Kangaroo Island I
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The Kangaroo Island is the third largest island in Australia (after Tasmania and Melville Island), covering 4,405 sq. km (1,701 sq. miles), about seven times as big as Singapore. The island was separated from the Australia mainland some 9,000 years ago due to rise sea level. Since then, the wildlife in the island has evolved into a distinct ecosystem. The island was named by British explorer Matthew Flinders, who first set foot on the island in 1802. Presumably he bumped into a large number of kangaroos here, which we certainly did. They even cost us a bumper -- will tell the story later.
To access the island, you can either fly or take a ferry boat (Sealink) if you have a car.
Even from a distance, we can see the island is lush with woods. Over half of the island is covered with vegetation year-round. Separated from the mainland, the island has been exempted from those careless and hazardous artificial introductions of alien species such as rabbits and European red foxes. To maintain the integrity of the ecosystem, today even domestic cats are required to be registered and microchipped, every single one of them.
On the island we found luxurious bushland, peaceful lagoon, and some of the most gorgeous white beaches we've seen in Australia.
Such crystal clear shallow water and white sand extend for miles and miles. The water is so shallow that it's getting quite warm under the sun, which is unlike any beach we've been to. It's incredibly comfortable wading in the water. Coming from the San Francisco Bay , where the water is chilly even in the hottest summer days (recall Mark Twain's remark "the coldest winter I ever spent was a summer in San Francisco"), we fell in love with Kangaroo Island instantly.
More on the splendid coastline.
One of the most popular beaches is the Seal Bay Conservation Park. The attraction is a large colony of Australian Sea Lions.
Murray Lagoon is the largest fresh water body on the island. It's known for its abundance of birdlife. Unfortunately the day we visited was quite gloomy, only a lonely Sea Eagle was gliding along the shore.
As the gloomy weather turned into pouring rain, we found ourselves a proper shelter underground. The Kelly Hill Cave, a dry limestone cave is the underworld of the Kangaroo Island. The underground cave is first discovered by a local stockman who accidentally dropped into it with his horse. The horse was named Kelly and hence the name. The stockman made it out of the hole, but we don't know what happened to the horse; some said it's rescued, but some said the horse wandered deep into the cave and its skeleton is lying in some dark corner, waiting to be discovered...
Anyway, we didn't see any skeleton, but found many other interesting features... Like helictite the grow upward and make a fish hook-like structure (2nd pic); or thin limestone slices that look like fungus (3rd pic); or slabs that are semi-transparent (4th pic)... One more thing about Kelly Hill Cave: it's a dry limestone cave, which means no more regeneration of the limestone by running water. Anything we damage will be gone forever.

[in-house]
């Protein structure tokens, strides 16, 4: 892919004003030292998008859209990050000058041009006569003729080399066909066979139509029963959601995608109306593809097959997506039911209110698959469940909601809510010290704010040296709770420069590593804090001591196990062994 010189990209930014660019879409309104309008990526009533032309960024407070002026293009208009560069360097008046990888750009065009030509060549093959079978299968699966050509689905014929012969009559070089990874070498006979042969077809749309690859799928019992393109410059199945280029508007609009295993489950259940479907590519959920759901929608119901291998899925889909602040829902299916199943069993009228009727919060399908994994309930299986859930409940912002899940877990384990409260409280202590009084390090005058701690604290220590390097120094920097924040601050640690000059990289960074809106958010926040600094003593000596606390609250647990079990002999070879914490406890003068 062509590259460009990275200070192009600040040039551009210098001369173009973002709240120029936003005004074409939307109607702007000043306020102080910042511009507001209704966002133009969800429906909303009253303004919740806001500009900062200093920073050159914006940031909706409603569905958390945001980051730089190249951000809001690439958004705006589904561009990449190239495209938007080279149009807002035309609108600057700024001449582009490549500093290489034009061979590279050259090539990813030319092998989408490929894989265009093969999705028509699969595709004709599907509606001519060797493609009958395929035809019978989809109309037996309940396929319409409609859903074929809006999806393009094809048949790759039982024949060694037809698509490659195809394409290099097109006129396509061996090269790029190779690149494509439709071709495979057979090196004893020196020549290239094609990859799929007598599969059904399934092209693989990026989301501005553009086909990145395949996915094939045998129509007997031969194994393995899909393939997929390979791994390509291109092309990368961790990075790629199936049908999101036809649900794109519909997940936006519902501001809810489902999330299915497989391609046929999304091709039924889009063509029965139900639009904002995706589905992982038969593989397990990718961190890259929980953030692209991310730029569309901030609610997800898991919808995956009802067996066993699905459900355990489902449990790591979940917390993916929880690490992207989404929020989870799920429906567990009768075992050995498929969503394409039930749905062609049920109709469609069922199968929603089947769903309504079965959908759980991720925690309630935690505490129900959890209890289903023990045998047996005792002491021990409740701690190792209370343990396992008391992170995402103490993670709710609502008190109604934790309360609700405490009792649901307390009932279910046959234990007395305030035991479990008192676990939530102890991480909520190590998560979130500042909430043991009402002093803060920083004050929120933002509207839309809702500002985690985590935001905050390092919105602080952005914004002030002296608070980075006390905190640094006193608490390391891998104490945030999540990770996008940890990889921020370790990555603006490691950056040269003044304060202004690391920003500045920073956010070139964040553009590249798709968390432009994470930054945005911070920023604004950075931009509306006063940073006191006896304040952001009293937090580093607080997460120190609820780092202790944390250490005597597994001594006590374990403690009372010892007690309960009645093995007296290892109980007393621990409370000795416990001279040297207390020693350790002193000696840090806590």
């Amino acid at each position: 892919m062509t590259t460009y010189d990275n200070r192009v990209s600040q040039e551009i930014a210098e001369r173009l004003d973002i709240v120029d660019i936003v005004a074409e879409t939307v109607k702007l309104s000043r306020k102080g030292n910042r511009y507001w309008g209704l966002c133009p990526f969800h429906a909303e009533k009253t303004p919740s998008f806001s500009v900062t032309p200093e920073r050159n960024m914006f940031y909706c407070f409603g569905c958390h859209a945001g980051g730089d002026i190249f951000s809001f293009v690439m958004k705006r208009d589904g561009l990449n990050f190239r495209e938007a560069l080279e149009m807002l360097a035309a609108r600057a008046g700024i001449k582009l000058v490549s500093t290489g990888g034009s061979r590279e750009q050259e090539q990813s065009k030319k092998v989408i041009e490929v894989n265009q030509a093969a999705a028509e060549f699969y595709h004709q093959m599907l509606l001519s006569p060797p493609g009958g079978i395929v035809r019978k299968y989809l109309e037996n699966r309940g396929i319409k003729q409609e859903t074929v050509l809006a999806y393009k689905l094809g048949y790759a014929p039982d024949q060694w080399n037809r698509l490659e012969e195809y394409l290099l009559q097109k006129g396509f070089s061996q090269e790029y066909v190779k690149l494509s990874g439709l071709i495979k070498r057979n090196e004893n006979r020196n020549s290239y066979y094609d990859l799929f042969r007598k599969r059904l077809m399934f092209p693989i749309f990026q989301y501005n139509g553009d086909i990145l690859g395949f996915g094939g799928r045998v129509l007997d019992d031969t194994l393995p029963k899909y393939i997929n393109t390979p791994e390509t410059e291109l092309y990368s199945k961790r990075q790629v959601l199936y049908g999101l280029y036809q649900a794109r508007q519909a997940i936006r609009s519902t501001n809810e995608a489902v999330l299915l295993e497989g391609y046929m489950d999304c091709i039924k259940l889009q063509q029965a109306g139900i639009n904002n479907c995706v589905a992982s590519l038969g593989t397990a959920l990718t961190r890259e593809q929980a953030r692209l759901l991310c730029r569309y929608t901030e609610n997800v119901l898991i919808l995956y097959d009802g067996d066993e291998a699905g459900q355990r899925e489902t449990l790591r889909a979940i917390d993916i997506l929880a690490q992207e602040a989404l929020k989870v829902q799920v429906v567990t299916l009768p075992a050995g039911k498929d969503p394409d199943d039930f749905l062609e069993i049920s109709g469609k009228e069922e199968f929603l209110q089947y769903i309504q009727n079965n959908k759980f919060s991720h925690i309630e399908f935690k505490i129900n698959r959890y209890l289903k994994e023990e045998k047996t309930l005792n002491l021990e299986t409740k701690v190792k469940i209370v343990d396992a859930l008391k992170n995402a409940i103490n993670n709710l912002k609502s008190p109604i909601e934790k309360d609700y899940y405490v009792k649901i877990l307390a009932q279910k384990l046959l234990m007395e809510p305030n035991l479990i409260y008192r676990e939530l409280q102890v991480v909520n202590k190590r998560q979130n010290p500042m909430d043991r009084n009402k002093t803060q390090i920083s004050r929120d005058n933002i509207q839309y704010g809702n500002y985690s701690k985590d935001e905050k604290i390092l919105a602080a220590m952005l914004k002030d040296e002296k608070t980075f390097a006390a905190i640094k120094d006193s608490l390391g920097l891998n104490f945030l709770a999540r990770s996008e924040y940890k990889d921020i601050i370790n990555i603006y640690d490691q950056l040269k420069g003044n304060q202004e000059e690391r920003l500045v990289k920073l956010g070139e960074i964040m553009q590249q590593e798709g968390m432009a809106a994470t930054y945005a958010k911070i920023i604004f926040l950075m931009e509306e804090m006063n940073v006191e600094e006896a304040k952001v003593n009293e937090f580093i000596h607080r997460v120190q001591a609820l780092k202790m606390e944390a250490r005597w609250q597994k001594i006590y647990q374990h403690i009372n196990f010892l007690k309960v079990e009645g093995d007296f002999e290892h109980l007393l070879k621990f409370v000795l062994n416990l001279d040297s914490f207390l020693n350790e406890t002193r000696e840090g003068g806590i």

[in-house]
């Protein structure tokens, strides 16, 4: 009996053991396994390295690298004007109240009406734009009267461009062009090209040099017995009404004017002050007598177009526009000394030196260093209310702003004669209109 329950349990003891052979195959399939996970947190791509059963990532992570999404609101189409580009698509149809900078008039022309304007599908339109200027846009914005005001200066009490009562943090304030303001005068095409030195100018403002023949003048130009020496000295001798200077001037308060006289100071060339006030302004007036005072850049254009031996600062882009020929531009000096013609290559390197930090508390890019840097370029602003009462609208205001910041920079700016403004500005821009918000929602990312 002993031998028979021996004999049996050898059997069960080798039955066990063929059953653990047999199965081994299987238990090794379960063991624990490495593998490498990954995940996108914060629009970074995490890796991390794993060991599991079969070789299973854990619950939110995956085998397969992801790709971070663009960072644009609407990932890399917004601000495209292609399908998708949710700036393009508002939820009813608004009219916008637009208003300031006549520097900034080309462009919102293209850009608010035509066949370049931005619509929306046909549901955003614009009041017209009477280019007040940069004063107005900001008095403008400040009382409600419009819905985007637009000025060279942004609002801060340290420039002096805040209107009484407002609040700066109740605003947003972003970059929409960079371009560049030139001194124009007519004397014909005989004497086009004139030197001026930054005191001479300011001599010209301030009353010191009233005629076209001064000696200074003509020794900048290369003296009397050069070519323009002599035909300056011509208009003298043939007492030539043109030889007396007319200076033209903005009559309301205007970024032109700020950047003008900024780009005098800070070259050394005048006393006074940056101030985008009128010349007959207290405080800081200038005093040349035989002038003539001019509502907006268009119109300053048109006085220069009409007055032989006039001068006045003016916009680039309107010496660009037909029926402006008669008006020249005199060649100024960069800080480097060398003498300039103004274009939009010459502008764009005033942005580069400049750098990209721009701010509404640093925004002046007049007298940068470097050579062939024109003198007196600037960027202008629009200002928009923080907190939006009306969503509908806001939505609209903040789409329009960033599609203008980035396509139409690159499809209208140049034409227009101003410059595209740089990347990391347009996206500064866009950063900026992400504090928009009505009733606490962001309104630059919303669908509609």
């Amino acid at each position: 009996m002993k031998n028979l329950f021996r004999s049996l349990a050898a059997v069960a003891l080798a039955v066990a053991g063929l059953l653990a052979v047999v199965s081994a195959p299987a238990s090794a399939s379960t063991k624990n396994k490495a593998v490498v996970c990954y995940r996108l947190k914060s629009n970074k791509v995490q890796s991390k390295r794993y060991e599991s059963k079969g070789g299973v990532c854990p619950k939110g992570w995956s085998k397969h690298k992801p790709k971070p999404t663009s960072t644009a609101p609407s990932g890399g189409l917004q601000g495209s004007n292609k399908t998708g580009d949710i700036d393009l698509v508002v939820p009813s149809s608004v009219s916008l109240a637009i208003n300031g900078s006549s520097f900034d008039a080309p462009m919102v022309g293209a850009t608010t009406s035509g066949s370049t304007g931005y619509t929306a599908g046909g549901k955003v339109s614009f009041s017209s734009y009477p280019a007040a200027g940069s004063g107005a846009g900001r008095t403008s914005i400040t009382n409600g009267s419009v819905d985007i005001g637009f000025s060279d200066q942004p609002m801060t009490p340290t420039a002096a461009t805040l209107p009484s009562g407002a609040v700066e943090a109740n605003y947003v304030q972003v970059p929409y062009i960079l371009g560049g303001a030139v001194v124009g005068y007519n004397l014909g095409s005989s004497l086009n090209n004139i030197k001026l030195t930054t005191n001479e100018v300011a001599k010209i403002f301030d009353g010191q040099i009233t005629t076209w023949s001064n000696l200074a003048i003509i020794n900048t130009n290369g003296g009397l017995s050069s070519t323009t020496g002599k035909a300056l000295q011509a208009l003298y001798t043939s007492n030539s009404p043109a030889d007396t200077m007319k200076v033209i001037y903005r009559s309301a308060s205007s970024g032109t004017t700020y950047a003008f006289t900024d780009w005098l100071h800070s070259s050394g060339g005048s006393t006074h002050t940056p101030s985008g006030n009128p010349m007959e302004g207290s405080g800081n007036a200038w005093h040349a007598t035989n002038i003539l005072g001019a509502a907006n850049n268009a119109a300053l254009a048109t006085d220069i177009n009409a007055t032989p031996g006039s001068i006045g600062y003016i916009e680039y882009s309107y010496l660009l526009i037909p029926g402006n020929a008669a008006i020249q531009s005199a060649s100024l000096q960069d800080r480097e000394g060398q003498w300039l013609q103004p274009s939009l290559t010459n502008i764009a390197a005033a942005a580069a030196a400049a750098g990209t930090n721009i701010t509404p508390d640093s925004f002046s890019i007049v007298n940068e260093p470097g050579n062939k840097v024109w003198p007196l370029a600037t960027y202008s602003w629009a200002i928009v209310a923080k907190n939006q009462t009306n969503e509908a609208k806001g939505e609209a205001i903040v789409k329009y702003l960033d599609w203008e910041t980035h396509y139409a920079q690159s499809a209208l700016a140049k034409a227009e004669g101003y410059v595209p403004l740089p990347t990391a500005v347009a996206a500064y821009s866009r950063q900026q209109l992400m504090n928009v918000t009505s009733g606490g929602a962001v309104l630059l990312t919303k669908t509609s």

When the weather finally cleared up, we stopped by this private zoo / farmhouse call Paul's Place. Here we had pretty close encounters with the native animals -- sometime maybe a little too close for our tastes. In particular you have to watch for the Wallabies (small Kangaroos), they've got really sharp front claws.
The best part of the zoo was petting the cutest marsupial in the world, the dozy little Koala. And when you are toying with the parrots, should always watch your fingers.
Paul's Place is not only a zoo but also a farm. Here this guy is showing off how he can hold down a strong sheep and shave its wool off in just a few minutes. The wool that came off is still kind of sticking together like a sheet, and you can even wear it on like a gown -- if you don't mind looking a bit ridiculous.
Maybe here is a good place to say something about the economy of the Kangaroo Island. Although tourism plays an important role, the island economy is dominated by agriculture, like sheep grazing here, which produces wool, meat, and diary products. In the 3rd pic is a truck load of live island sheep, waiting to be exported at the ferry station. They really stink, by the way, you'll know if you ever share a ferry boat with them. The island also got a pretty sizable fishing industry. In the 4th pic is the freshest fish and chip I've ever had in Australia, in a simple little cafe called Fish, right next to the ferry station in Penneshaw. In the last pic is a Marron, a kind of large freshwater crayfish farmed in the island. They taste much like lobster.
At last I have to mention the huge Bush Fire at the west end of the island, caused by Lighting strike on December 6th, 2007. The fire burnt for 10 days and swept over 90,000 hectares (20% of the island!) before it's contained in December 16th. We arrived at the island at December 19th, and all we see was the aftermath below. Flinder Chase National Park and Little Sahara were closed due to the danger of falling trees and reemerging small fires. Pity!
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